"The cast presented in The Last Station is stellar and one of the best cast ensembles of the year."
It’s 1910 on the Tolstoys’ Russian estate, Yasnaya Polyana, and Count Lev (Christopher Plummer) and Countess Sofya (Helen Mirren) are going at it hammer and tongs. Tolstoy, 82, has abandoned novel writing in favour of an ascetic life of pacifism, vegetarianism and non-materialism. Sofya, his wife of 48 years, is in despair as he prepares to sign a will giving away his land and copyrights to the people. Driving a wedge between the pair is Vladimir Chertkov (Paul Giamatti), Tolstoy’s chief disciple and founder of the Tolstoyan movement, who wrestles with the countess for influence over her husband. A double love story based on real events from the life of Tolstoy, this period film combines comedy and emotion in a way that's entertaining.
The cast presented in The Last Station is stellar and one of the best cast ensembles of the year. James McAvoy, proving once again, that you don't just lay down the words of your acting, you let the spirit fight its way through your soul and remain a tangible entity for your audience to engage. McAvoy proves he's one of Hollywood's most outstanding talents. Helen Mirren, riding the see-saw with her viewers, never declares any type of emotion until the bitter end. Mirren shows no apparent ambiance of mood or expression, she glides through the film, igniting every scene along the way. Christopher Plummer as the lovable Tolstoy is amiable, captivating, and entrancing. Plummer, a talent long overdue for Oscar recognition is enticing. Paul Giamatti, in a more villainous role we haven't seen of him before.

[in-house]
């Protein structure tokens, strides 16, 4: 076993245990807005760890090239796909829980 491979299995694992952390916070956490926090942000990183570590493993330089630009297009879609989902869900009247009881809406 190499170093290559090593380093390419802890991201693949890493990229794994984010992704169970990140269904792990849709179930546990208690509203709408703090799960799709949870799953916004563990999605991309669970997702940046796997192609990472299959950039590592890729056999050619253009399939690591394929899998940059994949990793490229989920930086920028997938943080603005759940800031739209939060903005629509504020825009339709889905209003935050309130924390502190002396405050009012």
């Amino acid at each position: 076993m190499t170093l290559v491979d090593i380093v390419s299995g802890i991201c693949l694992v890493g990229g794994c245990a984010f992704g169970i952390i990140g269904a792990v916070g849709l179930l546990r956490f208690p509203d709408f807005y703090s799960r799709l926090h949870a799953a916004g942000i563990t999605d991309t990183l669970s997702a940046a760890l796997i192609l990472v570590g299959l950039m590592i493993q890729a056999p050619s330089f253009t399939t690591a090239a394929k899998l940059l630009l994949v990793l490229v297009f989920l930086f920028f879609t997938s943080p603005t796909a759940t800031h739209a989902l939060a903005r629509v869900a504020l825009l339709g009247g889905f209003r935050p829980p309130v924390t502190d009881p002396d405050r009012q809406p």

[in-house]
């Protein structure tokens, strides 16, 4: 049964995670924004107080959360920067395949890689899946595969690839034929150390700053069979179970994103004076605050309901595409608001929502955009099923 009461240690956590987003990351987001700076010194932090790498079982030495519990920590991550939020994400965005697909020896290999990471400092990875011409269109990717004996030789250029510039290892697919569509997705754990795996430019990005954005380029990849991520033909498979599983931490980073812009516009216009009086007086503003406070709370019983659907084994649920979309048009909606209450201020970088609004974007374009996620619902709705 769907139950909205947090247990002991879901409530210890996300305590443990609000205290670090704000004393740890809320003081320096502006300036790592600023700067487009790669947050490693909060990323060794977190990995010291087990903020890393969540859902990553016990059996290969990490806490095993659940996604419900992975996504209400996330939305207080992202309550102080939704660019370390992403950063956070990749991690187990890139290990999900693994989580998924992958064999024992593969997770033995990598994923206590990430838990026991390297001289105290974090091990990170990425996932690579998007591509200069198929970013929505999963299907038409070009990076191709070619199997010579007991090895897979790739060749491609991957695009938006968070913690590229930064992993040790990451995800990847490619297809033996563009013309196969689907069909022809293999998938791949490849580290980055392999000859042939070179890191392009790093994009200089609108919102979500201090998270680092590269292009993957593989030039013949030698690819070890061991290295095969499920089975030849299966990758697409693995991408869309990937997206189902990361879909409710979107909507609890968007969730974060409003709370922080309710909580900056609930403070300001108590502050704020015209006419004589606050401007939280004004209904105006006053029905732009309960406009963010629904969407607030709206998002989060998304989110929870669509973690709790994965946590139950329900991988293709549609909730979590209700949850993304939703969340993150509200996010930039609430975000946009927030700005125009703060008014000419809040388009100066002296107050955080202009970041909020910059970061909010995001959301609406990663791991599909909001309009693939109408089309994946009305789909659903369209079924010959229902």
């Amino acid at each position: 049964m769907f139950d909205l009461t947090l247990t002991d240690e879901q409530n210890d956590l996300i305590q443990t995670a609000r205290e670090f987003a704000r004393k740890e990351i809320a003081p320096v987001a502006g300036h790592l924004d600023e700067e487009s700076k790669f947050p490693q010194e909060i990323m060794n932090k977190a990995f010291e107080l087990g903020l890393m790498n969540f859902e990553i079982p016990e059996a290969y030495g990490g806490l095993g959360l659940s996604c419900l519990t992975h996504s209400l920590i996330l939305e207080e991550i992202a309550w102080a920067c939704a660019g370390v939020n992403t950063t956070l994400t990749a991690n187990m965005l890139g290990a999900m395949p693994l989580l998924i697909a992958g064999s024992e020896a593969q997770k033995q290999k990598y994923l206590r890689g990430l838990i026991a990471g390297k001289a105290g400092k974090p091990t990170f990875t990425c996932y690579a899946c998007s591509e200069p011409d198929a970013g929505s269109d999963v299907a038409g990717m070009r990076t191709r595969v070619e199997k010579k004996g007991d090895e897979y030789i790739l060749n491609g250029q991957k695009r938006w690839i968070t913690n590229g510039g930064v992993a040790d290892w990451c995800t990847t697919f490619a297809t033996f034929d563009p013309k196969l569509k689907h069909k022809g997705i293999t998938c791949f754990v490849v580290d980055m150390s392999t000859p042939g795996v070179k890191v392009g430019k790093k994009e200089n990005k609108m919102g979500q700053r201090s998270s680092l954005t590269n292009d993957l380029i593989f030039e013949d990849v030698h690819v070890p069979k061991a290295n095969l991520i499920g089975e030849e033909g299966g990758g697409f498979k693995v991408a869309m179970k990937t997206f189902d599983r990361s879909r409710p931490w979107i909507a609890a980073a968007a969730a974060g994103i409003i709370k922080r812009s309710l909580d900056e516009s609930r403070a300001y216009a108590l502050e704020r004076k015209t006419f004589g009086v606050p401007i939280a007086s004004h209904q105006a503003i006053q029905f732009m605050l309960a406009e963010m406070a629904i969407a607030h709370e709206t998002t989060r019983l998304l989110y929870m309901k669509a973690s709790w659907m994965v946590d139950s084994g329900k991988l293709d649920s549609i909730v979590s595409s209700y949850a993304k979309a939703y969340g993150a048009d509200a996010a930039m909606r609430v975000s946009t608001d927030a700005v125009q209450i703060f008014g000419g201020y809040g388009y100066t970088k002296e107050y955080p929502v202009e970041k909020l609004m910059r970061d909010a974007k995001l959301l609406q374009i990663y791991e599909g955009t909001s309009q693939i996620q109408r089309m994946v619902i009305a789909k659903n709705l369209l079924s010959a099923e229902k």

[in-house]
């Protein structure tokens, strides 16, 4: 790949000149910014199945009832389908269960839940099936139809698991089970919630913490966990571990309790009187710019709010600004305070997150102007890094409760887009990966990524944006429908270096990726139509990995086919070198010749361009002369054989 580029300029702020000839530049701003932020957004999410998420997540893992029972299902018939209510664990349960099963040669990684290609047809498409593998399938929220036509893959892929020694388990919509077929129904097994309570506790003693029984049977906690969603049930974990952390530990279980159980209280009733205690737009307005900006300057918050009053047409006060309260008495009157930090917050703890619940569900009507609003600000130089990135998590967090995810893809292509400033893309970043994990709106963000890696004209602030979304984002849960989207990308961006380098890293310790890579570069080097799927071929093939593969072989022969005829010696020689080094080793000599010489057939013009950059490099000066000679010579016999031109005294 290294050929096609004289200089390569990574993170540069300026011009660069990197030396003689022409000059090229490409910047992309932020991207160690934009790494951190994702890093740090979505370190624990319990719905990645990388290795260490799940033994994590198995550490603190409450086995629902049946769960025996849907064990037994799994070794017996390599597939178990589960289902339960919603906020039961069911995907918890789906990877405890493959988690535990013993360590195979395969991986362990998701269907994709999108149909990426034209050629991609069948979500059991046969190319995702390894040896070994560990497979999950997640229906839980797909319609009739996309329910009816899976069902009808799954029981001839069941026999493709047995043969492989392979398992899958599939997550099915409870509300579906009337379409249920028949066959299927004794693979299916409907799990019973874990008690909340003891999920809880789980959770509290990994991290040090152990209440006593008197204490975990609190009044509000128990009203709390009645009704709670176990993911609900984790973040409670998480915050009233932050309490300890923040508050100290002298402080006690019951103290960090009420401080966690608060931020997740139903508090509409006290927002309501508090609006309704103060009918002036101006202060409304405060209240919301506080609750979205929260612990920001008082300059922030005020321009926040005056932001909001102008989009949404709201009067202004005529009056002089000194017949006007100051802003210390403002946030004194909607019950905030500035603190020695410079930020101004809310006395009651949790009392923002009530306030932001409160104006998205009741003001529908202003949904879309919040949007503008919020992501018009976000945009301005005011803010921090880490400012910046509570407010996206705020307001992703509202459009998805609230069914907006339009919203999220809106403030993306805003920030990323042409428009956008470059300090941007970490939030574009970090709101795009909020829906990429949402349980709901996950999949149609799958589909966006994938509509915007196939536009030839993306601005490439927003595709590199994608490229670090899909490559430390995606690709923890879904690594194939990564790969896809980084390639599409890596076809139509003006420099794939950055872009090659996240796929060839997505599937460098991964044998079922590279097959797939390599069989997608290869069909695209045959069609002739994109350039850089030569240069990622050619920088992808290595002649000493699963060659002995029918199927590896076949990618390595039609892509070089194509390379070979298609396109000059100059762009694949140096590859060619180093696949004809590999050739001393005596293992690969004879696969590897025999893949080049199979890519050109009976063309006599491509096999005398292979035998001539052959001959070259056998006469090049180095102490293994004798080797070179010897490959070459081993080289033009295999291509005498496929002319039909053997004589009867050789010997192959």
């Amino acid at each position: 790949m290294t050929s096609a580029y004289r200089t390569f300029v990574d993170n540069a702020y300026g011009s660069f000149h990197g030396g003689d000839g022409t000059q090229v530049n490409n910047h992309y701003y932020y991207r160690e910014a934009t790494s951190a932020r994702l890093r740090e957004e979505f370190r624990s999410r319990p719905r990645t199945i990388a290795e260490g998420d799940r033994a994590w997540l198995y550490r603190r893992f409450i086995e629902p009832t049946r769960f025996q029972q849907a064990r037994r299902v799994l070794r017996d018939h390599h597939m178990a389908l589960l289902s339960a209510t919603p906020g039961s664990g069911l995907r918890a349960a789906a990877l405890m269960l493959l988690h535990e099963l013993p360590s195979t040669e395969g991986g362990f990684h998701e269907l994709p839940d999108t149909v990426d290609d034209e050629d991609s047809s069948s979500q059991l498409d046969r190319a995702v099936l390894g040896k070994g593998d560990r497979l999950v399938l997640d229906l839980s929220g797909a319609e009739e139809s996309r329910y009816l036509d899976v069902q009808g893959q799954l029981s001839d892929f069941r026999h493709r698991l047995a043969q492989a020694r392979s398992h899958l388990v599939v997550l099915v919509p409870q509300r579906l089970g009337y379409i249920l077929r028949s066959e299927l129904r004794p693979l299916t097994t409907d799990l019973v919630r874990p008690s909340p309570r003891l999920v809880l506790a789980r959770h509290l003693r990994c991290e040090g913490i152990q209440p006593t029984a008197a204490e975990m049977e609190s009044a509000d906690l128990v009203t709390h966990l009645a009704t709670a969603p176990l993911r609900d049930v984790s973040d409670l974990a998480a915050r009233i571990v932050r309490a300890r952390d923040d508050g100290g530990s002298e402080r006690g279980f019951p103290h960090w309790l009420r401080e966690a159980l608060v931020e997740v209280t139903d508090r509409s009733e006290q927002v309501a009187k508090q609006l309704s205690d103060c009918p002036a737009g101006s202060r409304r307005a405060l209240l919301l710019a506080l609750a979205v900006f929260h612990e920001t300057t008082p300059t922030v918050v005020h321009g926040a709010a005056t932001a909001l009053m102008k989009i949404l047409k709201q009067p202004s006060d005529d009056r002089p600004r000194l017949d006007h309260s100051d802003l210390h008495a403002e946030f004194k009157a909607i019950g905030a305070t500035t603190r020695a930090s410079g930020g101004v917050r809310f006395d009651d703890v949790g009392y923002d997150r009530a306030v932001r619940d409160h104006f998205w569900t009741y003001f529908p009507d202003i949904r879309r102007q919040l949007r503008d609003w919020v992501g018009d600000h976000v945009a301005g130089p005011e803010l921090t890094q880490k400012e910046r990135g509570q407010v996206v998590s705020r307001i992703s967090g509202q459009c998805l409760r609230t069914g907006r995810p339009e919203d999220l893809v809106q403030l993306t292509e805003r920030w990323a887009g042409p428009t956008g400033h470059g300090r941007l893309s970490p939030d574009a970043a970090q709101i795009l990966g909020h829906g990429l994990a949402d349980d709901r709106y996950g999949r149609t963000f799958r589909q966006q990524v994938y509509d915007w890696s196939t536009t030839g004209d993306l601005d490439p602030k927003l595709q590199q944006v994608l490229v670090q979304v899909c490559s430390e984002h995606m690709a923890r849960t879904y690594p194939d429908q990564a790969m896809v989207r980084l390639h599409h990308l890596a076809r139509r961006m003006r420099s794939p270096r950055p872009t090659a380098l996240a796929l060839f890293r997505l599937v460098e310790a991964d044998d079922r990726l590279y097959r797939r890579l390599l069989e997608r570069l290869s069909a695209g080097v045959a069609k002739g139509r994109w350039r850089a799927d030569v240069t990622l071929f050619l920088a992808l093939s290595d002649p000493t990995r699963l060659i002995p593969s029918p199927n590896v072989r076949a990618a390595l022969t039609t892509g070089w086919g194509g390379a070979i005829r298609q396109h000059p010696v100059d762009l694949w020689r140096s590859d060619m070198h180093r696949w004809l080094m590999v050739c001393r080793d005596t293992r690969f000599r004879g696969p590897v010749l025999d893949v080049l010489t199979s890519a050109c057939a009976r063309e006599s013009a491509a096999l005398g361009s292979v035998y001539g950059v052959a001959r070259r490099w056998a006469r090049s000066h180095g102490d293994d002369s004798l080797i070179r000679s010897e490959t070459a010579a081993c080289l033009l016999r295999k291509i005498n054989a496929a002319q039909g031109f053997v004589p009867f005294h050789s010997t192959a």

'The Last Station' will certainly keep your interest from beginning to end. Pay attention to the closing credits, where the actual motion pictures of Tolstoy walking around on his country estate are shown. The film finds a pleasant balance between history and romance while avoiding precious plot devices and artifice. Some might consider it a bit too contemplative, but I appreciate a director who understands the power of well-constructed dialogue, brilliant performers, and an audience willing to savor the tragic but triumphant nature of love.